III. ANIMAL SUBSTANCES :— Such substances can be but in a small degree ‘pplicable to building. /vary houses are men tioned in i Kings xxii. 39 ; Amos iii. ; most likely from certain parts of the wood-work, pro bably about the doors and windows, being inlaid with this valuable substance. Solomon obtained ivory in great quantities from Tyre (i Kings x. 22 ; 2 Chron. ix. 21). [Ivorar].
In describing the houses of ancient Palestine, there is no way of arriving at distinct notions but by taking the texts of Scripture and illustmting them by the existing houses of those parts of Western Asia which have been the least exposed to the changes of time, and in which the manners of ancient days have been the best preserved. Writers on the subject have seen this, and have brought together the descriptions of travellers bearing on the subject ; but these descriptions have generally been applied with very little judgment, from the want of that distinct knowledge of the matter which only actual observation can give. Tra vellers have seldom been students of Scripture, and students of Scripture have seldom been tra vellers. The present writer, having resided for a I considerable time in Turkish Arabia, where the type of Scriptural usages has been better preserved than in Egypt, or even in Palestine itself, is enabled te speak on this matter with somewhat more pre. cision. Of four houses in which he there resided, two were first-rate, and two were second rate. One of the latter has always seemed to 'him to suggest a more satisfactory idea of a Scriptural house than any of the others, or than any that he ever saw in other Eastern countries. That one has therefore formed the basis of all his ideas on this subject ; and where it seemed to fail, the others have usually supplied the illustration he required. This course he has found so beneficial, that he will endeavour to impart a clear view of the subject to the reader by giving a general notion of the house referred to, explaining any points in which the others differed from it, and producing the passages of Scrip. ture which seem to be illustrated in the process.
We may premise that the houses present little more than a dead wall to the street. The privacy of Oriental domestic habits would render our plan of throwing the front of the houses towards the street most repulsive. On coming to a house, one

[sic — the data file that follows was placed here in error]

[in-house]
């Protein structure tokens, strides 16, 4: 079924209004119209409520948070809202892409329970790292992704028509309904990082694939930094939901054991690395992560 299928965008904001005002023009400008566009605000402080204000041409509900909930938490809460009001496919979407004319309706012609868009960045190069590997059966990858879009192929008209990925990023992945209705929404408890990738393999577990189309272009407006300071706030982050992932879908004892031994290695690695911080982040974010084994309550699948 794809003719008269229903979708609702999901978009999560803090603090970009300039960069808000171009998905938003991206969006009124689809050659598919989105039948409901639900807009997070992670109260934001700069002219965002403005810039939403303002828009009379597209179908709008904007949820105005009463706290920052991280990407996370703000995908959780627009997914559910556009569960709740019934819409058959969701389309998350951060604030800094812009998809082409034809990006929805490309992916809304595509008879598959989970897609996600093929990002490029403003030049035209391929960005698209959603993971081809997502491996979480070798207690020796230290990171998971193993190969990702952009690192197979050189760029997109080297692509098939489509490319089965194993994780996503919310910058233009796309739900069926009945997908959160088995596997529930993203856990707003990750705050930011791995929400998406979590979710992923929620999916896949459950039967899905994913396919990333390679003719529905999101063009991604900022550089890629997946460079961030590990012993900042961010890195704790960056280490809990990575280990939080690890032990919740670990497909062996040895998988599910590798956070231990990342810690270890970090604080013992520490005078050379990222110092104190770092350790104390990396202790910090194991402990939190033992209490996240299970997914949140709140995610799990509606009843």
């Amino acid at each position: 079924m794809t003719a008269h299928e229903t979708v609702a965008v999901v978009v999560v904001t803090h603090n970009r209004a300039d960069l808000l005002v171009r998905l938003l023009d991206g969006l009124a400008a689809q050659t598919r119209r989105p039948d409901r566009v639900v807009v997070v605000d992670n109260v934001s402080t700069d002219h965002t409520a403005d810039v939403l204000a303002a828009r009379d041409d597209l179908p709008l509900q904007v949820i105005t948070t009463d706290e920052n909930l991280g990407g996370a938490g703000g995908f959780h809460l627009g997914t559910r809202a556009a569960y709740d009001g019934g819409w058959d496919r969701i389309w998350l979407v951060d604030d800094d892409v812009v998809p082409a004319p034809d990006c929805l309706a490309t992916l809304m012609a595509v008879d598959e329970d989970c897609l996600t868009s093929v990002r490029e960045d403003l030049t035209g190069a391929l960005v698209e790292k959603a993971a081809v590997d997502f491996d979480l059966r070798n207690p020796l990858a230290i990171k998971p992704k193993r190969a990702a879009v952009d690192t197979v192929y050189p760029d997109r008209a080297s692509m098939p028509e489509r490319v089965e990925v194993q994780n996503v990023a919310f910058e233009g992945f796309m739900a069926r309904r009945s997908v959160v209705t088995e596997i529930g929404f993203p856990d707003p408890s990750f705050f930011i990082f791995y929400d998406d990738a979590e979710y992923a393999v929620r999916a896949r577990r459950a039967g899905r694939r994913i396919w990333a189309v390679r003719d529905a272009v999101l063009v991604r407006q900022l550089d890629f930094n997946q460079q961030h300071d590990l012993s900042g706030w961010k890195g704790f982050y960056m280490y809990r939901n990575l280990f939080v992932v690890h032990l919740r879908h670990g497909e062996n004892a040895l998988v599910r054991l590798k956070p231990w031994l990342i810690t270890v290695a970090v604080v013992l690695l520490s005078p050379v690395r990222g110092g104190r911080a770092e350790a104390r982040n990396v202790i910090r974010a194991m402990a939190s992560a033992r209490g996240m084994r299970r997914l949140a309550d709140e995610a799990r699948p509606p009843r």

finds a lofty wall, which would be blank but for the low door of entrance [GATE] ; over svhich is usually the kiosk, or latticed window (sometimes project ing like the huge bay windows of Elizabethan houses), or screened balcony of the 4 summer par lour.' Besides this, there may be a small latttced window or two high up the wall, giving light and air to upper chambers. This seems, from the annexed engraving (No. 269), to have been the character ol the fronts of ancient Egyptian houses.
The buildings which form the house front to wards an inner square or court. Small houses have one of these courts, but superior houses have two, and first-rate houses three, communicating with each other; for the Orientals dislike ascending stairs or steps, and prefer to gain room mther by the extent than height of their habitations. It is only when the building-ground is confined by nature or by fortifications, that they build high houses. None of our four houses had more than one story ; but, from the loftiness of the rooms, they were as high as houses of three stories among ourselves. If there arc three or more courts, all except the outer one are much alike in size and appearance ; but the outer one, being devoted to the more public life of the occupant, and to his intercourse with society, is materially different from all the others. If there are more than two, the second is devoted chiefly to the use of the master, who is there attended only by his eunuchs, children, and females, and sees only such persons as he calls from the third or interior court in which they reside. In the history of Esther, she incurs danger by going from her interior court to that of the king, to invite him to visit her part of the palace ; but she would not on any account have gone to the outermost court, in which the king held his pul3lic audiences. When there are only two courts, the innermost is the harem, in which the women and children live, and which is the true domicile of the master, to wbich he withdraws when the claims of business, of society, and of friends have been satisfied, and where no man but himself ever enters, or could be induced to enter, even by strong persuasions.